Echo: your questions answered

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What is an echo?
An Echocardiogram, also known as an Echo, is an ultrasound scan of the heart which is used to assess both the structure and function of the heart.

Using the same technology that allows Radiographers to see an unborn baby inside a pregnant mother, the test uses ultrasound waves to produce images of the heart on a screen and therefore, is completely safe and painless.

The vast majority of Echo’s are performed and reported by specially trained technicians known as Cardiac Physiologists. The echo report, produced by the Cardiac Physiologist will allow your Doctor to evaluate your heart’s health.

Why has my Doctor requested I have an Echo?
There are many reasons why your Doctor has requested you have an Echo, here are just a few:

What should I expect?
Upon arrival, you will be escorted into the Echo room which will contain an examination couch and an ultrasound machine. The Cardiac Physiologist will then give you a brief explanation of the procedure.

You will be asked to remove your clothing from the waist up and women will be given a paper cover or gown to wear during the procedure. If you need help, the Cardiac Physiologist will assist you in getting onto the couch, where you will be asked to lie on your left side.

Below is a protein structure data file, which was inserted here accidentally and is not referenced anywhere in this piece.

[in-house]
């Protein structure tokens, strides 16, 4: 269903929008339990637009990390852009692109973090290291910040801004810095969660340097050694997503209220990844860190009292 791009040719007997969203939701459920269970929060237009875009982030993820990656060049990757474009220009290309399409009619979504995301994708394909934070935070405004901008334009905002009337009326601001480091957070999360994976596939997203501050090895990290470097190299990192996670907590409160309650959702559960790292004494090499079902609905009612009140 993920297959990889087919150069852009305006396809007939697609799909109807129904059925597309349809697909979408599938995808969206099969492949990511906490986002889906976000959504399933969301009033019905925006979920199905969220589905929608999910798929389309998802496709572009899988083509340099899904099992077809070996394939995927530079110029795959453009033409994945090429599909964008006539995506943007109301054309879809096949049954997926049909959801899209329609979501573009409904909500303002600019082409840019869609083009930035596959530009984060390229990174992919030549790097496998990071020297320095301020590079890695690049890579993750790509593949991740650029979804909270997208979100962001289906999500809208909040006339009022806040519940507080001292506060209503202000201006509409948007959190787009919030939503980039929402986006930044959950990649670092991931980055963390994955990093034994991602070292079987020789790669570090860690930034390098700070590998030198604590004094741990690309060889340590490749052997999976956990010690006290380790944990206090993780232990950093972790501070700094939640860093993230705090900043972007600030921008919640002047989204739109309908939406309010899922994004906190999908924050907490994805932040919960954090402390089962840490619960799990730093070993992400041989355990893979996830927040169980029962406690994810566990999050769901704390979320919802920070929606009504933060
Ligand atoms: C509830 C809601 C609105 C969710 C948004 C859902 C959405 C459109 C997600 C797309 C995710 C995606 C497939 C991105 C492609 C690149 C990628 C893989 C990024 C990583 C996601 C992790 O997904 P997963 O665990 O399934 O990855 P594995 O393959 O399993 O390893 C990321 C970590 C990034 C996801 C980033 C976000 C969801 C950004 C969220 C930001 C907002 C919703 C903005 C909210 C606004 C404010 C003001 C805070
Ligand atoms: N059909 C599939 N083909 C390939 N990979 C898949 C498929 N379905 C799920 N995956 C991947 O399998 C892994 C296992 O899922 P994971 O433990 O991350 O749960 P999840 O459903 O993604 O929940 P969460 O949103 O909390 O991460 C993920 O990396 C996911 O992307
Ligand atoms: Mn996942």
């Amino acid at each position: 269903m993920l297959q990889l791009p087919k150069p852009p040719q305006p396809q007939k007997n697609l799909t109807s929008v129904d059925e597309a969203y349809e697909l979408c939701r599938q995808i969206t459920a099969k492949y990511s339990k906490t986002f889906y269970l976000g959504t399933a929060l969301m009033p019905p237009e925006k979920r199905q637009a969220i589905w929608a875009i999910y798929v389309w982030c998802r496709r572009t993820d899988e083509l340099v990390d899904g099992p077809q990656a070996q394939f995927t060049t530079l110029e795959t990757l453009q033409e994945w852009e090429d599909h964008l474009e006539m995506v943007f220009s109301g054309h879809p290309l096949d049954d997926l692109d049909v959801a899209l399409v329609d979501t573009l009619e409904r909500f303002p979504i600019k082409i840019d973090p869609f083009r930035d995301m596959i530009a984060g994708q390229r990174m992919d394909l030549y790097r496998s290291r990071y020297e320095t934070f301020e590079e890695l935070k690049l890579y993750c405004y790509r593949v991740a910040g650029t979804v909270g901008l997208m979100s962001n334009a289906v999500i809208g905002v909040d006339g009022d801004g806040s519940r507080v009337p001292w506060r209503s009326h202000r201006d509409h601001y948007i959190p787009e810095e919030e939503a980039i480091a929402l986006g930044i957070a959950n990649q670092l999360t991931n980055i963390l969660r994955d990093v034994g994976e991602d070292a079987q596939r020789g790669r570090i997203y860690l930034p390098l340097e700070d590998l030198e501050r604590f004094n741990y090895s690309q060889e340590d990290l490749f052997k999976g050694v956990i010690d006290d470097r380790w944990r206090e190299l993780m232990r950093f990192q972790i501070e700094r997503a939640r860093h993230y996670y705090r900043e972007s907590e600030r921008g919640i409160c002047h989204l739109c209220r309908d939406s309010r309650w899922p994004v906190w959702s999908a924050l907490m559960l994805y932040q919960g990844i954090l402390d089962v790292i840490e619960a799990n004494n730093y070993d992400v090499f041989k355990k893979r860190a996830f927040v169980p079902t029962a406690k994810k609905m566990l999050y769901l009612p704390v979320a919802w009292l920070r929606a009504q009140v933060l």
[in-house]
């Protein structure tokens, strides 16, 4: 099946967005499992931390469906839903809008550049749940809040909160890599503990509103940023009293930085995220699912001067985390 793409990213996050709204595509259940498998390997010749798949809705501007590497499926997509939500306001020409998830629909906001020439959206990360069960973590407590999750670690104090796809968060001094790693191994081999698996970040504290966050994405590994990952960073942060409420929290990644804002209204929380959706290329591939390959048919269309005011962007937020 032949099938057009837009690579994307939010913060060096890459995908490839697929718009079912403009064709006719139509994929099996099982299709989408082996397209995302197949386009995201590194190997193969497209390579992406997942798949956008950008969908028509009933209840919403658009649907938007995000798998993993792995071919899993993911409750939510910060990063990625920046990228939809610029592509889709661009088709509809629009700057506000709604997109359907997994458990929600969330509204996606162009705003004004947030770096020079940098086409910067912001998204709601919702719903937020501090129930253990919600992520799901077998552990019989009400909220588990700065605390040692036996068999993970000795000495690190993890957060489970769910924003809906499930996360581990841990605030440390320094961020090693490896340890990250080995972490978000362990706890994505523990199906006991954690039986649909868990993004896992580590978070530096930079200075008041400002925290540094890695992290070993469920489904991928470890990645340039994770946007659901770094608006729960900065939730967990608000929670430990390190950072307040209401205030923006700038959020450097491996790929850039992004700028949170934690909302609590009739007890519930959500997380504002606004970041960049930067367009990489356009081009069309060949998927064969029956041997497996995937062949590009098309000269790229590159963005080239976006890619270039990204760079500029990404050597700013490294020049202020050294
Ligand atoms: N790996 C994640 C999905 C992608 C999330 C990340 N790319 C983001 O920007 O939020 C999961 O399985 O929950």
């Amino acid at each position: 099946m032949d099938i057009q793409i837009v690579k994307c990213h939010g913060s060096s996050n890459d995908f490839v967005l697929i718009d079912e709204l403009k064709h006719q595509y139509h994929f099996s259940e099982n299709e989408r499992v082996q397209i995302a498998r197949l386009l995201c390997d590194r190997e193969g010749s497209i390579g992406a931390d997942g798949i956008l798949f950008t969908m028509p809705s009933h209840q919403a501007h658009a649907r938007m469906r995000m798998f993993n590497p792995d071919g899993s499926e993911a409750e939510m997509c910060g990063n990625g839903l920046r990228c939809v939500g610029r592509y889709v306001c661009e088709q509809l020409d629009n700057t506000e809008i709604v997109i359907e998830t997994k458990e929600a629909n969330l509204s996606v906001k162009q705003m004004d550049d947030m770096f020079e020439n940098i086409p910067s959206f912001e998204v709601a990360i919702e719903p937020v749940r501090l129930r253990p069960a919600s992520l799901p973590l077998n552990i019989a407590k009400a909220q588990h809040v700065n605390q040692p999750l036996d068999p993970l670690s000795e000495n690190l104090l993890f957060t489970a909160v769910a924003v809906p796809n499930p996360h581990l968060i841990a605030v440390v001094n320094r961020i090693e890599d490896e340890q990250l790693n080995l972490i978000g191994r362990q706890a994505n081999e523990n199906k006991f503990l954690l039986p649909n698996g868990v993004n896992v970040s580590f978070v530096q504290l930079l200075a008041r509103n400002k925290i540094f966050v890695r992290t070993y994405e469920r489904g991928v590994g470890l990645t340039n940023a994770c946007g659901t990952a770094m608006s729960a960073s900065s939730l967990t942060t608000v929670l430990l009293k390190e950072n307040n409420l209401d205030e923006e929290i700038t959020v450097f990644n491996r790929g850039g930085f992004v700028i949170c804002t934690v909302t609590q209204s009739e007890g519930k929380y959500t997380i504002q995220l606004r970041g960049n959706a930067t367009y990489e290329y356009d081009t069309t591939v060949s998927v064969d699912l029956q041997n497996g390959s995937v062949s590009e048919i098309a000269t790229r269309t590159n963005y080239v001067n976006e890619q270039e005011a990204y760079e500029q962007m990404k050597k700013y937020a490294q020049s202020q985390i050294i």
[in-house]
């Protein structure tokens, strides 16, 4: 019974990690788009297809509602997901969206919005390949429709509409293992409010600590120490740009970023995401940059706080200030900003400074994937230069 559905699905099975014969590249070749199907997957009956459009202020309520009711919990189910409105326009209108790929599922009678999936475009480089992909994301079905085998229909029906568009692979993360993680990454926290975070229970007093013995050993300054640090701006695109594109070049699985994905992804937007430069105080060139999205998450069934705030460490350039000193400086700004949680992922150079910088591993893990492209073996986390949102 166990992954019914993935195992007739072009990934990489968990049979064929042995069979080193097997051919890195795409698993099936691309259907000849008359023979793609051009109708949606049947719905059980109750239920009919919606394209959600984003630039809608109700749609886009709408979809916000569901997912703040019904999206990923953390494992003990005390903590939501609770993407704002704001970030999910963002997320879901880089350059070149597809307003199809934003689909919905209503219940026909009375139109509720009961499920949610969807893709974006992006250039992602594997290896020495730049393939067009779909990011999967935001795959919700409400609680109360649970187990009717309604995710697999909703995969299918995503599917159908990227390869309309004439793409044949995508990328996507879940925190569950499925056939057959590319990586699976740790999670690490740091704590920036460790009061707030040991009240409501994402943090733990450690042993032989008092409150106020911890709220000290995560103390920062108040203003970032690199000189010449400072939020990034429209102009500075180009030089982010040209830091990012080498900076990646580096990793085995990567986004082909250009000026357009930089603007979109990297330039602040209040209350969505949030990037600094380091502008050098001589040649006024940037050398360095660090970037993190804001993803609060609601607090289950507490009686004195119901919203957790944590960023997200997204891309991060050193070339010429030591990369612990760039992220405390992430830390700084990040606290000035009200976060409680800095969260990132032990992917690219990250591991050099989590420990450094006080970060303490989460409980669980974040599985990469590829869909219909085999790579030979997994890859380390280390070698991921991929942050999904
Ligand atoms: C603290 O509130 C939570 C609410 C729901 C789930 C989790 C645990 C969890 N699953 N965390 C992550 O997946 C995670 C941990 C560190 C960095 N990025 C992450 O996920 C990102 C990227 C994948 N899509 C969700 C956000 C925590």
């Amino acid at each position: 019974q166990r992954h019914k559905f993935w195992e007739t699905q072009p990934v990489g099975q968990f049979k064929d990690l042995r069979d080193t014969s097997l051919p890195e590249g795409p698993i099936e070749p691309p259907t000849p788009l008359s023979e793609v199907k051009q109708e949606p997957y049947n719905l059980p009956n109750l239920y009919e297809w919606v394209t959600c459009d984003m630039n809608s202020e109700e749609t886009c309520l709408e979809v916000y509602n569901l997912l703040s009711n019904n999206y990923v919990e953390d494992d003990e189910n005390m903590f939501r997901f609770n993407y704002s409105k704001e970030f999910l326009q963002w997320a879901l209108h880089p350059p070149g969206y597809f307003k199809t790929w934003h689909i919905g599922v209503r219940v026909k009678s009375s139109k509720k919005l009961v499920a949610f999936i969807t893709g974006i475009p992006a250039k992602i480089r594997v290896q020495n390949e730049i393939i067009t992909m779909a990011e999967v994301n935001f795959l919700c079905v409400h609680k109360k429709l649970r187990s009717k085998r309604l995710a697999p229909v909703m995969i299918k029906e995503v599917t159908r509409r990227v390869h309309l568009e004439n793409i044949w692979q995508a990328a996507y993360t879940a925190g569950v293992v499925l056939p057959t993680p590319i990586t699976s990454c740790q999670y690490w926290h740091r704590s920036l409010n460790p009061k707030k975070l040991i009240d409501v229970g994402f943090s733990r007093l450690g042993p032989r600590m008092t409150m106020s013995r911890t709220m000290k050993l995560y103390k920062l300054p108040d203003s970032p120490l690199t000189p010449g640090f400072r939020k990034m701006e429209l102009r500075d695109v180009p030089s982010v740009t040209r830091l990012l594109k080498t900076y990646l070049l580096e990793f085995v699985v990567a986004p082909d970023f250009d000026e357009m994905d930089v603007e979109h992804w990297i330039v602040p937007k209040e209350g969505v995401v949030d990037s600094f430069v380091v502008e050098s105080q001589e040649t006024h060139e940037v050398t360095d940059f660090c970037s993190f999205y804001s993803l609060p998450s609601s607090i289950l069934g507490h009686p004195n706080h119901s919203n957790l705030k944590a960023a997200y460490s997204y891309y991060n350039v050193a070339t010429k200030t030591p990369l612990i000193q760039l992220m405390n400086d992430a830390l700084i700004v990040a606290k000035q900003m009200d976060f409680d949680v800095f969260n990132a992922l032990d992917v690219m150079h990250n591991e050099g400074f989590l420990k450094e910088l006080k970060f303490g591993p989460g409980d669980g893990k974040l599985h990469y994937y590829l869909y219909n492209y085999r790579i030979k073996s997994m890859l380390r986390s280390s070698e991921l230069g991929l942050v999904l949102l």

The Cardiac Physiologist will then attach three self adhesive electrodes to your chest and then dim the lights to allow he or she to see the images which will appear on the screen.

The Cardiac Physiologist will apply ultrasound gel to a ‘microphone-like’ device called a transducer. The transducer sends and receives the harmless ultrasound waves. The gel allows the ultrasound beams to penetrate your chest wall so that it is possible to “see” your heart.

The Cardiac Physiologist will press the transducer against your skin with a moderate pressure to facilitate the transmission of ultrasound waves. This should not be painful, however if it does become uncomfortable, please let the Cardiac Physiologist know.

The Cardiac Physiologist will then begin to acquire ultrasound images and audio recordings by moving the transducer around on your chest, stomach and neck. The Cardiac Physiologist will be viewing these images on a screen and will take various recordings and measurements in several different areas.

During recording, you may be asked to change your position and to hold your breath. These variations in position and breathing allow the Cardiac Physiologist to obtain the best quality pictures. The scan will take approximately 30 minutes.

Can I bring a friend or relative?
You may bring a friend or relative to accompany you during the scan. Alternatively, a chaperone can be made available, if requested.

What happens after the examination?
Following the scan, the Cardiac Physiologist will remove the electrodes from your chest, wipe off the ultrasound gel from your skin, help you off the couch (if required) and escort you out of the Echo room.

After you have left the Echo room, the Cardiac Physiologist will write a report based on the measurements and scan images acquired during the scan. Your Doctor will receive the written report in one or two days. The Cardiac Physiologist will not provide you with any results at the time of the examination.

How do I prepare for an Echo?
There is no special preparation required for an Echo. You should come as you are and eat or drink as normal. If you take medication, continue to take as prescribed unless your Doctor has specified otherwise.